Genetic Testing

Genetic testing can be used to diagnose genetic conditions. There are a number of different types of genetic testing that are outlined below. Testing is done by a clinical genetics department in a specialist genetics lab.

 

Potential Scenarios

Diagnostic Testing

Diagnostic testing involves testing a fetus or a person for a suspected genetic condition. We can test a fetus for a genetic condition via amniocentesis. An example of this is antenatal testing for Down’s syndrome. Antenatal testing can have implications on the decision to continue the pregnancy. Where a specific condition is suspected, for example Turner syndrome, it is possible to test directly for that condition in a child or adult.

 

Predictive Testing

Predictive testing involves testing a person for a specific gene mutation that has implications for them in the future. Examples are the BRCA1 breast cancer gene or the gene for Huntington’s chorea.

 

Carrier Testing

Carrier testing involves testing parents or potential parents for the gene for a specific autosomal recessive condition in order to calculate the risk of passing it to their children. An example of this is testing for the cystic fibrosis gene.

 

Other Specific Scenarios

  • Genealogical testing
  • Forensic testing
  • Paternity testing

 

Ethical Issues

There are significant ethical implications for genetic testing. It is essential to get consent and perform some level of genetic counselling before doing the test, and discuss the implications of the result. The greater the implications of the test, the more genetic counselling will be required.

For example, if a patient’s parent suffered with Huntington’s chorea, there is a 50% chance they have the gene and will inevitably develop the same highly disabling condition. Having a test that tells you whether or not you will definitely develop this condition is very different to getting a simply cholesterol check. It is important that the person is fully informed about the implications of the results, not only for them but also their family.

 

Karyotyping

Karyotyping involves looking at the number of chromosomes, their size and basic structure. This is helpful in diagnosing conditions like Down’s syndrome (trisomy 21) and Turner syndrome (45 XO).

 

Microarray Testing

Microarray testing involves cutting up the genetic material from an individual using enzymes. Different genes will have different molecular weights. The chopped up genetic material is then applied to a plate that separates molecules of different weights into different locations. This can be used to see what genes the person expresses. For example, if you know that the gene for cystic fibrosis is a certain size, and when this gene is chopped out and applied to the plate it ends up in a specific location on the plate, you can test an individual to see whether they have a clump of molecules at that location. If they do, this suggests they are expressing that gene.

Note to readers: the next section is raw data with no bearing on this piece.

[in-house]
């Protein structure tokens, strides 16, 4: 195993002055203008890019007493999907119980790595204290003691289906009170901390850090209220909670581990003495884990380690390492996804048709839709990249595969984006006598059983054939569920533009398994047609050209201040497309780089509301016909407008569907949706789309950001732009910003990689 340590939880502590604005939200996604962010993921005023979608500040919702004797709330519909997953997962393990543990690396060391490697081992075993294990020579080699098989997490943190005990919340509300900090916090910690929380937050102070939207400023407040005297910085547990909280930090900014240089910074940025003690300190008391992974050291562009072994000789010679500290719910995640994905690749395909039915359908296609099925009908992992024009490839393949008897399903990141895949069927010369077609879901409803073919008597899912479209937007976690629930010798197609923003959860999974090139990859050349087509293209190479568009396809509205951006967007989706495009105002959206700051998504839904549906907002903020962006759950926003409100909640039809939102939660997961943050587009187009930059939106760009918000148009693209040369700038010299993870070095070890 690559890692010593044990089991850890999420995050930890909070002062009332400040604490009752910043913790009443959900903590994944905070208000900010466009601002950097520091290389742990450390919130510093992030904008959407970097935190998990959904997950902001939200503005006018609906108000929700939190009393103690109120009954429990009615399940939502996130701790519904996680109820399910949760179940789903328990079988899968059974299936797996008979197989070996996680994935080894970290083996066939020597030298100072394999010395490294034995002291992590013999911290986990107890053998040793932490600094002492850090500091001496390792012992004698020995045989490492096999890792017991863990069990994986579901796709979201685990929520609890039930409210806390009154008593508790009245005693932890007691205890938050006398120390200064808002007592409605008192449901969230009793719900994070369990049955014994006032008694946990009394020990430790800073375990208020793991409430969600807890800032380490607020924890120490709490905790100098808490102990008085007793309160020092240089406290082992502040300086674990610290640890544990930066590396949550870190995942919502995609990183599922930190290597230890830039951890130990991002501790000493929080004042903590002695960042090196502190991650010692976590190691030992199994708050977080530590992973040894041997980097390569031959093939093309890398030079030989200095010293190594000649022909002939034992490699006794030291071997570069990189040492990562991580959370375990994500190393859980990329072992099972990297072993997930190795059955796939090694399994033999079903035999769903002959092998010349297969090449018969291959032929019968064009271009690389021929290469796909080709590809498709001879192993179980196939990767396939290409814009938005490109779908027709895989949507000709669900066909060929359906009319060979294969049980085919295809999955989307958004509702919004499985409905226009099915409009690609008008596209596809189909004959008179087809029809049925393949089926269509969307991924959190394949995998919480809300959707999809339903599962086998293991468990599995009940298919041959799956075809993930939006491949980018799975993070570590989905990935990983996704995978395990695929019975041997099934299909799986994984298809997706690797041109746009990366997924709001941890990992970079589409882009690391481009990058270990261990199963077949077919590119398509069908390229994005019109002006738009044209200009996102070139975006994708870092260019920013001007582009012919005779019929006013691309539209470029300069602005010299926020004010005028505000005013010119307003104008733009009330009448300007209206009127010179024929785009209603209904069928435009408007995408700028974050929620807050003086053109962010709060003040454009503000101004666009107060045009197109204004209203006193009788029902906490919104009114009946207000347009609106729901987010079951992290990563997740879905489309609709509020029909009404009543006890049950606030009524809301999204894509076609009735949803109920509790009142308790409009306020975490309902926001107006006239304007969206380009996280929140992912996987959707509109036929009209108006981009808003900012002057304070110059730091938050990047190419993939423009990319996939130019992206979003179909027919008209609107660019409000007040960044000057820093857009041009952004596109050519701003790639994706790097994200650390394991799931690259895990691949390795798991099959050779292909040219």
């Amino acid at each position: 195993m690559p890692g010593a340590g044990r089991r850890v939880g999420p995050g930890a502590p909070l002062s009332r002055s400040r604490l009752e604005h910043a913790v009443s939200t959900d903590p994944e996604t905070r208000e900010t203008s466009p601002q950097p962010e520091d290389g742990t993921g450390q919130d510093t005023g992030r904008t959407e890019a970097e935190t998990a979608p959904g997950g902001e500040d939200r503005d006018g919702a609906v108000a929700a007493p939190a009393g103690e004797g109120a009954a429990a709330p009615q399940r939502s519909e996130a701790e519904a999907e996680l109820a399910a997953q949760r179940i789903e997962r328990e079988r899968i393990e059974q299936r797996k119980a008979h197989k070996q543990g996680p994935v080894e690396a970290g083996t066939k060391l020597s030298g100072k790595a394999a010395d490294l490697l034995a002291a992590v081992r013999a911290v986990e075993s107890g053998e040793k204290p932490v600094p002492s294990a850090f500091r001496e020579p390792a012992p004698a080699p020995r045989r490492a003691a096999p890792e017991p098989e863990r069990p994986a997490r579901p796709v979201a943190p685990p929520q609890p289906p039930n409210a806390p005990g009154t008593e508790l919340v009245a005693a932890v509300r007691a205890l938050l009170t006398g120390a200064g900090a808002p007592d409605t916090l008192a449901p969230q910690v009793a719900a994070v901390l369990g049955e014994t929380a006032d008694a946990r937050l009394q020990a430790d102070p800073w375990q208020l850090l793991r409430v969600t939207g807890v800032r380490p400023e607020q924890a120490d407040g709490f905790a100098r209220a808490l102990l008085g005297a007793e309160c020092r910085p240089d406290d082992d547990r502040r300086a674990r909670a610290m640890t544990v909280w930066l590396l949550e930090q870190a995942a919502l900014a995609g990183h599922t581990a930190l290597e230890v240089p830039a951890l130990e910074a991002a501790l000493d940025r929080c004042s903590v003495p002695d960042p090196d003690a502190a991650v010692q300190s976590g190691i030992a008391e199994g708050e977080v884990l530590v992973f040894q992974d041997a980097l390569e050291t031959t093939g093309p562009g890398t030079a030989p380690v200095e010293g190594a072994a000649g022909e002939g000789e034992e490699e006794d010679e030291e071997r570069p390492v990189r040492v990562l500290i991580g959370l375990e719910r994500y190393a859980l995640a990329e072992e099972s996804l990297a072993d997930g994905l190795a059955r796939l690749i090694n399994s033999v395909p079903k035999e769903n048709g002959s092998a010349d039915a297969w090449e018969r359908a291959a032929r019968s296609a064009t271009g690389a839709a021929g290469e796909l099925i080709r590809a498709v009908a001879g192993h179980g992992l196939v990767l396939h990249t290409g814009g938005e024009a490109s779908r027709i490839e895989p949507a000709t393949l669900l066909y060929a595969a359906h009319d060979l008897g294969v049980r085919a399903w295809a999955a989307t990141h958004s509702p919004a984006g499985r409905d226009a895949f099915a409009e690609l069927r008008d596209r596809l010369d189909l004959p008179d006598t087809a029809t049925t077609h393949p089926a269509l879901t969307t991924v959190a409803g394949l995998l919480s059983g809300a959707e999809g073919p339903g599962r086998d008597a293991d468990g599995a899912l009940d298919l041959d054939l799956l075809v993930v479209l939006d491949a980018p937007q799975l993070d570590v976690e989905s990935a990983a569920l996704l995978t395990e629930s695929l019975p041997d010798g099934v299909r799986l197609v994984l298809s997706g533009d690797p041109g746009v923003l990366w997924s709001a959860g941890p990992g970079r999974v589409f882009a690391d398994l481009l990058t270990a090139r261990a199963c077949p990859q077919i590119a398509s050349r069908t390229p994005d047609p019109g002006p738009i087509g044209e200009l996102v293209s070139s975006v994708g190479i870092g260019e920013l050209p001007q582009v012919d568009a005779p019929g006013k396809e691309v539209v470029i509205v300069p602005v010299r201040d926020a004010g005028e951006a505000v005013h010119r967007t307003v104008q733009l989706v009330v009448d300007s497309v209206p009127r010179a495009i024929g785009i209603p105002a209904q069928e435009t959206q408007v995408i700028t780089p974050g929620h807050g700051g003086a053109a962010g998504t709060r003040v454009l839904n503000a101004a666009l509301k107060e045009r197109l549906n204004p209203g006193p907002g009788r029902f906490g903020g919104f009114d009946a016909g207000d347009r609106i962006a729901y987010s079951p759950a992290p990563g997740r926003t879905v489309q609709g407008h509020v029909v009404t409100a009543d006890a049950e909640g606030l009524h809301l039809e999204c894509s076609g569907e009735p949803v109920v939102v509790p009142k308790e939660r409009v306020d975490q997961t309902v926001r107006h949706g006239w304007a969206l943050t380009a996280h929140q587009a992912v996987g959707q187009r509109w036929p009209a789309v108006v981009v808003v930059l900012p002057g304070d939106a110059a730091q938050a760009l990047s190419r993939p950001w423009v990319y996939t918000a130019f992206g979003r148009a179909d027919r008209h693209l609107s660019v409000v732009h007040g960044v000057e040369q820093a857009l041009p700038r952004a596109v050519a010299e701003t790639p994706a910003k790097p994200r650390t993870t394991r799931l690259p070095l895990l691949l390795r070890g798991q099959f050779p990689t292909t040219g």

This has many applications, such as screening for chromosomal abnormalities and many common genetic conditions, looking for mutations in cancer cells and also for research aimed at matching genes with phenotypes.

 

Specific Gene Testing

Specific gene testing can be done by splitting the two strands of DNA and adding a “gene probe”. The gene probe is made of single stranded DNA that contains complementary genetic code for a specific gene you want to test for. When the strands of DNA are mixed with the gene probe and the gene probe matches the genetic material on the DNA, they will stick together. This suggests the specific gene that matches the gene probe is present. This is used to confirm whether a patient has a particular gene.

 

DNA Sequencing

DNA sequencing is only used for research purposes, and has no role in routine clinical practice. This involves splitting the two strands of DNA and watching as individual nucleotides are added to a single strand of DNA, ultimately revealing the exact sequence of nucleotides in that section of DNA.

 

Last updated January 2020
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